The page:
ELT is suffering from a mild case of schizophrenia around the question: are we an industry or a profession?*
Which answer you arrive at stems from completely different sets of values which are, I would argue, incompatible.
Psychiatry divides the symptoms of schizophrenia into two categories, positive and negative:
Classic positive symptoms of schizophrenia are: hallucinations, delusions and disorganised thinking
Classic negative symptoms of schizophrenia are: introversion, apathy and low self-esteem
Do any of these symptoms apply to the mild schizophrenia affecting ELT at present?
The ELT industry
Question: if you were to cast a fresh eye on the ELT industry, what would be the unit of analysis?
- what is produced? (the materials i.e. coursebooks)
- what is bought on the market?
- service providers and customers?
- the flows of production and distribution?
What is the position of the teacher here? It’s peripheral.
At best, the ‘teacher’ is a service provider or an entrepreneur–holding a basket of fungible skills that can be traded on the open market. If those skills aren’t needed in one particular place at one particular time then that’s just supply and demand.
In this world, the market knows best; when you’re no longer needed you just find a new job in a new market. What? You have a family, kids? Sorry, no one is entitled to a job round here!
But ‘making the market real’ is a logical error, a fallacy of misplaced concreteness – making something real and natural which is in fact, socially and culturally constructed (reification).
What is ‘made real’ here is the free market guided by the ‘forces’ of supply and demand.
The free market doesn’t exist. Every market has some rules and boundaries that restrict freedom of choice. A market looks free only because we so unconditionally accept its underlying restrictions that we fail to see them. How ‘free’ a market is cannot be objectively defined. It is a political definition.
(Ha-Joon Chang 2010: 1)
This process of ‘making the abstract real’ comes about because of the influence of neoliberalism, a philosophy which involves a gradual encroachment of market-based mechanisms into all spheres of life, especially as solutions to social problems e.g. food banks, tax credits, nursery vouchers. In a neoliberal worldview, as individuals (and we are always individuals in this worldview) we are expected to take responsibility for ourselves, to be self-maximizing ‘entrepreneurs’:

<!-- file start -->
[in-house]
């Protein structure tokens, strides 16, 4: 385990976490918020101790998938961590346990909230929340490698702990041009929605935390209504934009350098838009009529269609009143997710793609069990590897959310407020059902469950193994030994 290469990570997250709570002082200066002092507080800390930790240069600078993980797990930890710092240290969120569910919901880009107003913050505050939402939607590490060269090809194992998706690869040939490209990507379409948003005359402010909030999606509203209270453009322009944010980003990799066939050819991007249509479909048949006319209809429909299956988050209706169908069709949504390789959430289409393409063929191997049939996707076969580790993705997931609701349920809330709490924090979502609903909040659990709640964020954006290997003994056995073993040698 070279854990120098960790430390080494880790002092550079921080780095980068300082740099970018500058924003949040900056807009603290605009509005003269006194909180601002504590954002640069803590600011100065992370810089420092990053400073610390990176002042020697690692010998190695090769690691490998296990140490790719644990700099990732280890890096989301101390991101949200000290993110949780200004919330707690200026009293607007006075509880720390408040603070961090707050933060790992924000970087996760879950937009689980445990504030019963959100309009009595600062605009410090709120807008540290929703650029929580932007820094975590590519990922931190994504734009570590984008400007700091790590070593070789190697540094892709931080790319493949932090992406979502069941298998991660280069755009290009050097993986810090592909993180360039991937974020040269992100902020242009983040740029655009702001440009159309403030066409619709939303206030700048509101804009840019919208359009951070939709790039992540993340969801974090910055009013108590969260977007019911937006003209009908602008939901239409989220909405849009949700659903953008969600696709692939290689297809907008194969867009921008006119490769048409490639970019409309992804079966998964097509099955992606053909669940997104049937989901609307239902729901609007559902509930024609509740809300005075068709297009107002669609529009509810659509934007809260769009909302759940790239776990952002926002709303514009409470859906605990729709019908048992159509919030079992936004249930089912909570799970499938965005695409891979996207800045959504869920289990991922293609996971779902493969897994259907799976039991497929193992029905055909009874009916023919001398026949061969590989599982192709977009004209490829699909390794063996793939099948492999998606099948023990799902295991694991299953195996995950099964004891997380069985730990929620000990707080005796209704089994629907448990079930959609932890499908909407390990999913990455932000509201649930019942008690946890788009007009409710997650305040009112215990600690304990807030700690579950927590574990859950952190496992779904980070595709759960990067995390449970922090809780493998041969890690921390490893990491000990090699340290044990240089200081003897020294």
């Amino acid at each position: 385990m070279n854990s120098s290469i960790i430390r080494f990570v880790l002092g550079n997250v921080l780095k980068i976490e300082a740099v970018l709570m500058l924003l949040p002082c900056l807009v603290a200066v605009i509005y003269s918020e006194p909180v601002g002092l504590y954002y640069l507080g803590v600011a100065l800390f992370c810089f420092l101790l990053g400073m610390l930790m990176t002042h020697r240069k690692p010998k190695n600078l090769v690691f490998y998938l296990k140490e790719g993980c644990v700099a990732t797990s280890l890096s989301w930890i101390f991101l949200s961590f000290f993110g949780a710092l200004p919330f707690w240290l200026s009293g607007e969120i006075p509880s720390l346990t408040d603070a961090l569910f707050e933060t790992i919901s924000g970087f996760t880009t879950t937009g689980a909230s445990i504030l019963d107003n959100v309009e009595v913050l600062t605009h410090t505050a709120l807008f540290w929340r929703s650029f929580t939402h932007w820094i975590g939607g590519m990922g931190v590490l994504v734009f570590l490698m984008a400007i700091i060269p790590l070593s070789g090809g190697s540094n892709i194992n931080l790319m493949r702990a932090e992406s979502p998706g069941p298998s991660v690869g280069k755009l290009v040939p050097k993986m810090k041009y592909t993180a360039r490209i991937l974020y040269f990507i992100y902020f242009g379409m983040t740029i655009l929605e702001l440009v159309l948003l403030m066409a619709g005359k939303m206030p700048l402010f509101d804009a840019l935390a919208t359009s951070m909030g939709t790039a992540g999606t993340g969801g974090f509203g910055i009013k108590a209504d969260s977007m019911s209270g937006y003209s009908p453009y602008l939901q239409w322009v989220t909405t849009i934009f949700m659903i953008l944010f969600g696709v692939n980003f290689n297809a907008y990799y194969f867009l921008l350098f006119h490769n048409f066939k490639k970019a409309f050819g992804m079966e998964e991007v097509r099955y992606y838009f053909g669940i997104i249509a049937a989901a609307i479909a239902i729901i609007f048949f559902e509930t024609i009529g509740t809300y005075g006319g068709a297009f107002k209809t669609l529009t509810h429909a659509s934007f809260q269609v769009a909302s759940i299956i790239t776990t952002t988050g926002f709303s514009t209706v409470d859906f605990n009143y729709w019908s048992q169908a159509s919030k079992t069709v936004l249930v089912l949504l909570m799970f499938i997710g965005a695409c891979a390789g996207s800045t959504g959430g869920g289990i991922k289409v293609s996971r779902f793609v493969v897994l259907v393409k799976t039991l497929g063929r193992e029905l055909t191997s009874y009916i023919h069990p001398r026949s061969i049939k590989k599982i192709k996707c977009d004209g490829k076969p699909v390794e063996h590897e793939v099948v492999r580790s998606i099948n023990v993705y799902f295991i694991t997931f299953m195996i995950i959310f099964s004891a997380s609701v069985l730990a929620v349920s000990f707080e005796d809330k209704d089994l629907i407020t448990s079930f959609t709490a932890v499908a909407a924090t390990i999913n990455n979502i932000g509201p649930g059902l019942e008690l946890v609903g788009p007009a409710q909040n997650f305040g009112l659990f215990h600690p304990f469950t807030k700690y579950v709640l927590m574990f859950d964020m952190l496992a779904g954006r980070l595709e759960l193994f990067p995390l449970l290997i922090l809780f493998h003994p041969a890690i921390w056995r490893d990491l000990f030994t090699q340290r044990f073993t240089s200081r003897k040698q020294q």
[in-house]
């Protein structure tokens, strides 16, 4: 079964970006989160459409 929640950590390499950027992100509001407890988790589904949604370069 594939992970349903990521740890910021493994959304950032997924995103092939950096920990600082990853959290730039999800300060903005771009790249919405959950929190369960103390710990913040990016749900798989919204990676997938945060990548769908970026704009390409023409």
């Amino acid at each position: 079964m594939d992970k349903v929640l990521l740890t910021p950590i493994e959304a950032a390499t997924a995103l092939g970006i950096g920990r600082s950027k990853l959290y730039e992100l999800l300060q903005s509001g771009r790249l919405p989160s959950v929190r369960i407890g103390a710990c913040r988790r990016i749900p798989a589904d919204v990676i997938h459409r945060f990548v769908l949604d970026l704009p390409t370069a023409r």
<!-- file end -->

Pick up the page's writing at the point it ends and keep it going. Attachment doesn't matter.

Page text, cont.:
Homo economicus is an entrepreneur, an entrepreneur of himself. (Foucault, 2008: 226)
But we can’t all be entrepreneurs… and neither do many of us want to be entrepreneurs.
However, there’s no shortage of pressure to become an entrepreneur–to rebrand yourself, market yourself, to become a coach or a trainer. Because these are the brands that command higher prices from our clients.
So when did teacher become a dirty word?
An industry aims to expand. It comprises of profit-maximizing businesses driven by providing increasing returns to shareholders. All this is grounded in a logic of efficiency and competitiveness. So what are the values here?
The values are that competition is a good thing, that the market knows best (over the state and society) and that the fittest will survive–a kind of economic Darwinism.
In ELT, this logic of increasing competitiveness and efficiency leads to PARSNIP-averse materials and to the deskilling of teachers:
Teachers are pressed to accommodate to the demands of being cast as technicians and deliverers at the cost of their abilities to explore and facilitate growth. (Edge 1996:14)
In general, with society operating on market-based values, work defines us more than ever before. However, the border between work and leisure becomes blurred, as workers are increasingly precariously employed, work is irregular and the benefits of permanent work such as holiday and sick pay are non-existent. Globally, only a quarter of workers have full-time jobs.
Ulrich Beck (2000:14) states that “on the one hand, work is the centre of society around which everything and everyone revolve and take their bearings; on the other hand, everything is done to eliminate as much work as possible”.
As Medley (2009:12) writes, “Language instruction does not take place in a socio-political vacuum.” There are issues that need to be addressed that extend beyond the limits set by the ELT industry; these are ethical questions more suited to a profession. But these issues should not remain unsolved or unaddressed; at the very least, they should be acknowledged.
Some critical questions we might ask that relate to the dichotomy between ELT industry and profession could include:
Are we short-changing ourselves and our learners?
What might a better balance look like between ELT industry and ELT profession?
How can we bridge the gap?
Finally, this is a plea for dialogue to bridge those divisions and correct what I perceive to be an imbalance between two conflicting sets of values: those of an ELT industry and those of an ELT profession.
Between some teachers first and every teacher first.
What do you think?
*Thanks to Adam Beale (@bealer81) for first bringing up this idea
Chang, Ha-Joon. 23 Things They Don’t Tell You About Capitalism. Penguin, 2010. (youtube video here)
Edge, Julian. Cross-Cultural Paradoxes in a Profession of Values. TESOL Quarterly, 30: 9–30, 1996.
Foucault, Michel. The Birth of Biopolitics:
Lectures at the Collège de France, 1978-1979. Palgrave Macmillan, 2008.
Medley, Michael. Hope for the English language teachers of Kosovo. Newsletter of the Global Issues in Language Education Special Interest Group (GILE SIG) of the Japan Association for Language Teaching (JALT), 72, 11-13, 2009.